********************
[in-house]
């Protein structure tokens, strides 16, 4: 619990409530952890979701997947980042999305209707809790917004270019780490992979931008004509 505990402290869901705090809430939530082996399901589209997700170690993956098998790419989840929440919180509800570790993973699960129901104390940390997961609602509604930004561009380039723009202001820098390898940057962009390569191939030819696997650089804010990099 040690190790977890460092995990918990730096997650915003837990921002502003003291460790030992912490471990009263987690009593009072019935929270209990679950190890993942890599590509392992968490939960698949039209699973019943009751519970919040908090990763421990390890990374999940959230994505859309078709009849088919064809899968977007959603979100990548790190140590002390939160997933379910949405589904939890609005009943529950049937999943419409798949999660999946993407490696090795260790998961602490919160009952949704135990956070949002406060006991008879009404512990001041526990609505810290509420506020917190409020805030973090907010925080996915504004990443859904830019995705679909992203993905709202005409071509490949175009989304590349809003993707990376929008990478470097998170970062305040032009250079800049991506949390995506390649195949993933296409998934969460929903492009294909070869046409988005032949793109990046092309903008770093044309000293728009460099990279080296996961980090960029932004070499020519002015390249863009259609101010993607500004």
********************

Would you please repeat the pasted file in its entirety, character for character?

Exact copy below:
[in-house]
């Protein structure tokens, strides 16, 4: 619990409530952890979701997947980042999305209707809790917004270019780490992979931008004509 505990402290869901705090809430939530082996399901589209997700170690993956098998790419989840929440919180509800570790993973699960129901104390940390997961609602509604930004561009380039723009202001820098390898940057962009390569191939030819696997650089804010990099 040690190790977890460092995990918990730096997650915003837990921002502003003291460790030992912490471990009263987690009593009072019935929270209990679950190890993942890599590509392992968490939960698949039209699973019943009751519970919040908090990763421990390890990374999940959230994505859309078709009849088919064809899968977007959603979100990548790190140590002390939160997933379910949405589904939890609005009943529950049937999943419409798949999660999946993407490696090795260790998961602490919160009952949704135990956070949002406060006991008879009404512990001041526990609505810290509420506020917190409020805030973090907010925080996915504004990443859904830019995705679909992203993905709202005409071509490949175009989304590349809003993707990376929008990478470097998170970062305040032009250079800049991506949390995506390649195949993933296409998934969460929903492009294909070869046409988005032949793109990046092309903008770093044309000293728009460099990279080296996961980090960029932004070499020519002015390249863009259609101010993607500004």